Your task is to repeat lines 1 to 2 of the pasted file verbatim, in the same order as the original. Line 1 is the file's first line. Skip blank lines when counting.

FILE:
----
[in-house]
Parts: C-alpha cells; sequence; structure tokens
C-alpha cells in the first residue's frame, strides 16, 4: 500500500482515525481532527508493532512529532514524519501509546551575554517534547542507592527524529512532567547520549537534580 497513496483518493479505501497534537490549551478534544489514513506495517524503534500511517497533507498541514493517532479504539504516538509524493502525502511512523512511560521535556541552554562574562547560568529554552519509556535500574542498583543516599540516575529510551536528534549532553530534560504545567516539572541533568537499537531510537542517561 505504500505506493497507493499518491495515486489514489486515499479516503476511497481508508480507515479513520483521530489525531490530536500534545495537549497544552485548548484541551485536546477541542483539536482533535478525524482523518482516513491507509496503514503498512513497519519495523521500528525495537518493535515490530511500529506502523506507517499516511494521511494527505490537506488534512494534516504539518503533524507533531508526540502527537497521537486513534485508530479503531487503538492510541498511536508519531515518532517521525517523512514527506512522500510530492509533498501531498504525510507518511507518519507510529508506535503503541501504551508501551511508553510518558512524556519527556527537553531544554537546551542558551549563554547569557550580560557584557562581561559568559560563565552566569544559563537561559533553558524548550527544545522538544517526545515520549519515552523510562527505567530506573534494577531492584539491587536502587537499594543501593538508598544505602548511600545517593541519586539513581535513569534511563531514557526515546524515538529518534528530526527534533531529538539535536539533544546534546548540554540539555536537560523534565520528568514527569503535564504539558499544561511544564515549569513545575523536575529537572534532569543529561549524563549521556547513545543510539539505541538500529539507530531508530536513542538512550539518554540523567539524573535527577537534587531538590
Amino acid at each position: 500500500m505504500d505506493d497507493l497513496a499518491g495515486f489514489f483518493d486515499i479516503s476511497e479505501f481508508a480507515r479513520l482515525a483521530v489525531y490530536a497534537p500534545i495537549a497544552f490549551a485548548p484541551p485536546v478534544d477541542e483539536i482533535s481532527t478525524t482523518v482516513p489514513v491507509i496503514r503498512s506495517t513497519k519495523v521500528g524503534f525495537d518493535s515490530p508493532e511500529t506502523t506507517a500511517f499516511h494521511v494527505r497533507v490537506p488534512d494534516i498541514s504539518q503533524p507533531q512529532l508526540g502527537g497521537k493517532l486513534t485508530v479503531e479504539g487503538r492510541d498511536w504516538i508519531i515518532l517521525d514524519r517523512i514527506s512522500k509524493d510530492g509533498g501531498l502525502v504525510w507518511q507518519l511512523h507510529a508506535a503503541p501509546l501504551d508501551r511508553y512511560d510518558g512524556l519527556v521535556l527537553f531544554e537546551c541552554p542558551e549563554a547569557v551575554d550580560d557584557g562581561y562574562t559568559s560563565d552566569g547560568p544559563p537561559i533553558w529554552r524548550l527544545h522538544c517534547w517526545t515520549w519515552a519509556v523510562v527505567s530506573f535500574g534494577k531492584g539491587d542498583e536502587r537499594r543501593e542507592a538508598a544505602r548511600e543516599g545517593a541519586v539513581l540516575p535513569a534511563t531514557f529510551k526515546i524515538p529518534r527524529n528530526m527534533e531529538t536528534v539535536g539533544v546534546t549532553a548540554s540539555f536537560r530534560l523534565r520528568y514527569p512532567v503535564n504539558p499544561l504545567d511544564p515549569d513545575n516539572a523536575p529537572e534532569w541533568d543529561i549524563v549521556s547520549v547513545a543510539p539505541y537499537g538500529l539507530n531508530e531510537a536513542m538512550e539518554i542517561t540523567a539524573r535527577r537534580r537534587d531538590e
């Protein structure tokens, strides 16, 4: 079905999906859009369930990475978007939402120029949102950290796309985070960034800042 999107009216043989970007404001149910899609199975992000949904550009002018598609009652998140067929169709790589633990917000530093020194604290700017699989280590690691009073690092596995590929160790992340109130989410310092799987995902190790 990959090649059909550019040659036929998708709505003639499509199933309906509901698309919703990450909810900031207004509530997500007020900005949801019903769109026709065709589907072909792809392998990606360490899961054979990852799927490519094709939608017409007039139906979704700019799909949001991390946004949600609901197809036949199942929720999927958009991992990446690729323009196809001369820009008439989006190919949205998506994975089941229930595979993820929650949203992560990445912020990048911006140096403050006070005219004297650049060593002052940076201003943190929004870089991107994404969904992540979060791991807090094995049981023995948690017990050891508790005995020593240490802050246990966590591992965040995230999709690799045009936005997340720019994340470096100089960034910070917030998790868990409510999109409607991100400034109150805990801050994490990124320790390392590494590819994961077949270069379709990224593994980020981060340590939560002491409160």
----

[in-house]
Parts: C-alpha cells; sequence; structure tokens